My friend stayed on, and has just retired last year but has had two by-pass surgeries and is struggling to come to grips with retired life combined with an empty nest syndrome. He and I gradually lost touch with each other after I relocated. It was therefore quite a surprise for me to get a phone call from him a few days ago to convey his condolences on Urmeela’s passing away. He had just then got to know about it and called me to apologize and to cheer me up! We had a nice long chat with the usual “let us try and meet up” etc and were about to end the call when he dropped a bomb on me which has prompted me to attempt this post. He simply said, and I quote him verbatim, “I envy you your freedom!”. I probed to find what he meant and he simply reiterated the same and disconnected.

Since then, I have been musing about this startling statement about my current status of a widower. Does that give others the impression of my being free from the bonds, the restrictions and the problems of matrimony? Or what quite is that in my present status that makes someone like my friend, ‘envy my freedom’?
This post is an attempt at resolving some of the questions that have arisen in my mind about the status, more to think in writing rather than to create something to post as a blog.

As I understand, Freedom would mean two aspects of living. One, Freedom from something and two, Freedom to do something. In both cases, would his envy translate to mean that he is not free from something and he is not free to do something? What are the constraints from which, I have now got freedom? What are the things that I could not do before my status changed, that I can now do with my new found freedom?

Possibly with the exception of Grannymar, I doubt that anyone else from my regular readers can quite understand the significance of this musing, as none simply has the experience. It is a very intense and interesting thought process that I am going through as I attempt this post. As I had said earlier, this is to get my thinking structured more than anything else and so, please do bear with me, this long rambling post.

I have been racking my brains over this subject for the last five days and am yet to come up with something concrete to say categorically, that the changed situation has given me freedom from something and freedom to do something that I did not have earlier.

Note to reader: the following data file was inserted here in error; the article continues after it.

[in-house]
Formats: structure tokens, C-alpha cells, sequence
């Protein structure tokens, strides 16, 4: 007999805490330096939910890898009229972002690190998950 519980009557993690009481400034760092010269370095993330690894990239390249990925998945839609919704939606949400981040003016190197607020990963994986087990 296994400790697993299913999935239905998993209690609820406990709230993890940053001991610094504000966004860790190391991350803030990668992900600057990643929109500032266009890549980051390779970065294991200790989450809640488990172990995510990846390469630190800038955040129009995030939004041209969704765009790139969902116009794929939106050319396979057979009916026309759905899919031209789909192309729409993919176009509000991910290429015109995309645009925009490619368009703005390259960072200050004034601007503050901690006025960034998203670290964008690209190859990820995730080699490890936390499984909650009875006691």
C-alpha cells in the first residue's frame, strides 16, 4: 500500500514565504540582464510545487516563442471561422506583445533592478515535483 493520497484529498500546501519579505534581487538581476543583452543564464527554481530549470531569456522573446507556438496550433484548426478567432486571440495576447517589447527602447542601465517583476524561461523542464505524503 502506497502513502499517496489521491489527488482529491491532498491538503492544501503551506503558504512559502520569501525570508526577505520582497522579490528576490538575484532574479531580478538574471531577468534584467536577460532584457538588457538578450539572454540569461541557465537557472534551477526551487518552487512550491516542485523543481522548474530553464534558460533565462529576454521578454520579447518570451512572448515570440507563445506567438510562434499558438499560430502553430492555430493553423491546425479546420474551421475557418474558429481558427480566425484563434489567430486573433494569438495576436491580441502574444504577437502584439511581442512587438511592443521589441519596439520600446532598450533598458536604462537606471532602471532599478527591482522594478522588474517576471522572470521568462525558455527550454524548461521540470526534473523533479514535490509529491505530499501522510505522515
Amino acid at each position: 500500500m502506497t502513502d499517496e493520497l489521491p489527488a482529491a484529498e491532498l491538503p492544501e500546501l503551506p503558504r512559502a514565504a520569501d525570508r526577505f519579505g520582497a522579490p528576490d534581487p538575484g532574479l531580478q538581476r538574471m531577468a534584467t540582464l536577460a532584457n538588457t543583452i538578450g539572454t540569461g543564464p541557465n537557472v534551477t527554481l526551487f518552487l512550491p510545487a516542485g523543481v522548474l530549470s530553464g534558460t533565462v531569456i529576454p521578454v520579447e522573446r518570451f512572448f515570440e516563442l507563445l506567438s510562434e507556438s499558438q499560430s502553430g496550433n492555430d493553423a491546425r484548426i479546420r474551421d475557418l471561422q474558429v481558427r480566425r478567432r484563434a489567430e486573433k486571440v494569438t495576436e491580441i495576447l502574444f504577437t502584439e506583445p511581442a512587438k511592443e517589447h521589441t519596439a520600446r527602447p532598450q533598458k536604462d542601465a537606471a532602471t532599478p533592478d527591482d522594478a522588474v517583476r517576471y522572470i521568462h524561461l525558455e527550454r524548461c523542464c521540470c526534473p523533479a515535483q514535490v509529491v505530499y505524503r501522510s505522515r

The only freedom that I can honestly say that I have got from, is the one as caregiver for Urmeela, a role that had been part of my personality for the past nine years. On the other hand, while I am indeed free from that responsibility, I have now the responsibility of giving care to my father and to a smaller extent, my son. So, the volume has come down, but the value has not. In other words, while one part of that responsibility has gone, the responsibility itself has not. The intensity is less but the commitment is still there. So, I cannot really say that I have got freedom from giving care.

Would it mean that I now have freedom from matrimony? I find that difficult to accept as, I am still emotionally tied to Urmeela, albeit she is no longer physically with me here. Her memory is more intense than when she was alive and the emotional state that I am is difficult to explain. Suffice it to say that I do not feel free from matrimony, or more truly, free from the memory of that matrimony.
I really am unable to think of anything else that I can say that I am free from in my current status of a widower. That is, compared to the time that I was married.

Coming to freedom to do something because I am now a widower, I have tried every possible thing that I can do as a widower that I could not have done when I was married. Apart from the one very obvious issue of adultery, I cannot think of anything that I am now free to do, that I could not have done when I was married. Adultery, now replaced by let us say, a relationship with another woman, is not exactly very appealing just now. I am quite prepared to have an open mind about that, but for the moment, I am just not so inclined.

I wonder if my old friend is having marital problems, which makes him envy my single status. A distinct possibility, but about which, I feel quite delicate to ask him directly.

So, what do you think is that aspect of my current status that someone envies as being my freedom? Your answer/s may well clarify my own thinking about this matter. Thank you.